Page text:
The Contributions of Marcus Garvey.

Essay by sludeHigh School, 12th gradeA, May 2003

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There were many important people of the Harlem Renaissance. Aside from such renowned individuals such as Martin Luther King Jr. and Rosa Parks, people are not aware of the many other influential people from the racial segregation time period. Marcus Mosiah Garvey Jr., born August 17th 1887, also known as the "Black Moses" is one of those leaders most people are unaware of. It is a shame because he was a great man and through his actions, his beliefs, and the man he was he made many contributions to the Harlem Renaissance.

Jamaican and US black nationalist leader. In 1914 Marcus Garvey along with Amy Ashwood founded the Universal Negro Improvement Association (UNIA). After moving to the United States in 1916, he established branches of the UNIA in New York's Harlem and many other ghettos all over the country. Garvey was black and he was proud of it. By 1919 the rising "Black Moses" claimed to have an enormous amount of followers at about 2 million.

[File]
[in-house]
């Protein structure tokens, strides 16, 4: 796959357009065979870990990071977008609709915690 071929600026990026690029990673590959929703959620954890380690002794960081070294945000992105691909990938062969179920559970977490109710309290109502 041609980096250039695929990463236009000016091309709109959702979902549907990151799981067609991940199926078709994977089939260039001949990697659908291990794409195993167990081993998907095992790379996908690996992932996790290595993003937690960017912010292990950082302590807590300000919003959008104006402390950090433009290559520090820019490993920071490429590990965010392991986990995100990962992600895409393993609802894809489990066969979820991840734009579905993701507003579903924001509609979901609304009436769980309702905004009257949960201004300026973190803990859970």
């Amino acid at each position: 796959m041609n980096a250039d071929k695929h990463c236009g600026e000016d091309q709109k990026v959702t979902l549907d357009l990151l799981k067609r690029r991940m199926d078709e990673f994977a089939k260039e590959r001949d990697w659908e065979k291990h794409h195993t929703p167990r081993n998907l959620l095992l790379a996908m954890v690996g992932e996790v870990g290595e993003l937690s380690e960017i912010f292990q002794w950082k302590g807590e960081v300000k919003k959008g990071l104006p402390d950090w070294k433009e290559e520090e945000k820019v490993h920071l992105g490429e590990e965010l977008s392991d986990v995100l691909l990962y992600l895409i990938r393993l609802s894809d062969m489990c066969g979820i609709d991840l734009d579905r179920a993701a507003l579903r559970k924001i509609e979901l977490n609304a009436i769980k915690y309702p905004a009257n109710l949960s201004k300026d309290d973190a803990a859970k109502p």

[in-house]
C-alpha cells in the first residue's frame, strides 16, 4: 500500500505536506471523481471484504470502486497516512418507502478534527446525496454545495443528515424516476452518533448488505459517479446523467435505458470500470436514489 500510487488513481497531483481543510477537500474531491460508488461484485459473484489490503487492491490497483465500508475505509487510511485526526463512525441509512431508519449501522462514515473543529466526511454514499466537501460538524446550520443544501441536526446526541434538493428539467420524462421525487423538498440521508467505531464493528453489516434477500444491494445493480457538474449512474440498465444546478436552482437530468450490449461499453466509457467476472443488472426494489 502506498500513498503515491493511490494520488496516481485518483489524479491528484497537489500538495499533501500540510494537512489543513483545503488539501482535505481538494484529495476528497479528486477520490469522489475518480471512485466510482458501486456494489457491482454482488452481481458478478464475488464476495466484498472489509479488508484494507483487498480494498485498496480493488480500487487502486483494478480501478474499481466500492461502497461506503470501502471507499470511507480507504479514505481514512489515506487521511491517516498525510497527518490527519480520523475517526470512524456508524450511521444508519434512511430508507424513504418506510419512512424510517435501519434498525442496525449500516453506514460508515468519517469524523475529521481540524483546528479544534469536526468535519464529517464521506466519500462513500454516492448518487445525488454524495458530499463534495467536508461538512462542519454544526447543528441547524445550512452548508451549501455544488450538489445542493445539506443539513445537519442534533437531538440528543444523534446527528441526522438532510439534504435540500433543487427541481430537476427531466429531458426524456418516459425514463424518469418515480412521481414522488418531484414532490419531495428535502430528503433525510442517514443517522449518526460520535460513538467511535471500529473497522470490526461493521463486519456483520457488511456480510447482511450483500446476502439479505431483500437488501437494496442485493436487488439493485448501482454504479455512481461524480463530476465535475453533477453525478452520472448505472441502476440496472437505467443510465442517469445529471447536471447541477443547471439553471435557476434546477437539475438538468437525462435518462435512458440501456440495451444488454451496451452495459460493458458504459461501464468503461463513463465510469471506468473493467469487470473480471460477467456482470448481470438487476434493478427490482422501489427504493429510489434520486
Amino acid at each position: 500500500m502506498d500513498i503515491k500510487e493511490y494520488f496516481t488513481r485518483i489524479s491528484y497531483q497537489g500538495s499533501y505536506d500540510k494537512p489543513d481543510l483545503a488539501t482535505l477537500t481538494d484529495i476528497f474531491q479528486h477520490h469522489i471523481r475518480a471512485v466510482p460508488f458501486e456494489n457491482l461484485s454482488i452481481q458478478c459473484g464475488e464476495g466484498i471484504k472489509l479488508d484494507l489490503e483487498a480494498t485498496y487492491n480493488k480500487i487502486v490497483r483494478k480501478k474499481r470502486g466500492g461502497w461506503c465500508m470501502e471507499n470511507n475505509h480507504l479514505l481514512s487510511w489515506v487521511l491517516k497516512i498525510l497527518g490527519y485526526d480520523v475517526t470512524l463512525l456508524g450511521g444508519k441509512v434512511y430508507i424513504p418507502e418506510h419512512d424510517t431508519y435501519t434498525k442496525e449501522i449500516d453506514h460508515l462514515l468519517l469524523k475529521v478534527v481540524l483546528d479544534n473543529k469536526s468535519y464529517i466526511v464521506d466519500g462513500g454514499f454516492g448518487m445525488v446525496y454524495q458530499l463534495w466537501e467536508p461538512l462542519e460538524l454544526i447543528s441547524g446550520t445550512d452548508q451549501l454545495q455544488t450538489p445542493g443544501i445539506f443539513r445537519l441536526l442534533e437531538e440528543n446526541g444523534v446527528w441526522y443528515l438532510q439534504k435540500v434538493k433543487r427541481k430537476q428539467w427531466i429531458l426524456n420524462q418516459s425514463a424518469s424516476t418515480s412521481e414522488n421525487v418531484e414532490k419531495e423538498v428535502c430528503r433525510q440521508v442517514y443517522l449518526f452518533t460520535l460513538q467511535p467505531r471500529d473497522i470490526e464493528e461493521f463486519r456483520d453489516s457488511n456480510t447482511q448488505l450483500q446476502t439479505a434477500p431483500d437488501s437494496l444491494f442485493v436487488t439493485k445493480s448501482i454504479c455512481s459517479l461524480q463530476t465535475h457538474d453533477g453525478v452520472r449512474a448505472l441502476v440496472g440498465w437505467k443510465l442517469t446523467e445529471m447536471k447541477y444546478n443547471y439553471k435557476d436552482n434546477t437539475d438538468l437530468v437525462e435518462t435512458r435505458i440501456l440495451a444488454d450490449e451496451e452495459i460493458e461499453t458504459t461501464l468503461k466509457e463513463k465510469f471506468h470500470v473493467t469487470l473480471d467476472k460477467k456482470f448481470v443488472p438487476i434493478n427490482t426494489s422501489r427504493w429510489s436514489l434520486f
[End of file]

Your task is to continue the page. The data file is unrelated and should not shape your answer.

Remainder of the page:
It was to these people Garvey spoke of a "new Negro," proud of being black. His newspaper Negro World, which was in circulation from 1919 to 1933 ("Encyclopedia of Black..." pg.342), stressed and believed, an independent black economy could exist within the framework of white capitalism. Garvey was one of the main people in establishing black-run businesses, one of which was the Black Star shipping line ("Marcus Garvey Timeline" pg.2). In 1920 he convened an international convention to unify blacks and encourage trade between Africa and the US. On September 10th, 1919 the British colonial secretary authorized the West Indian governments to introduce legislation to suppress The Negro World and other publications considered seditious. However all of Garvey's influence and power was shattered by accusations of mail fraud. Shortly thereafter Garvey was shot and...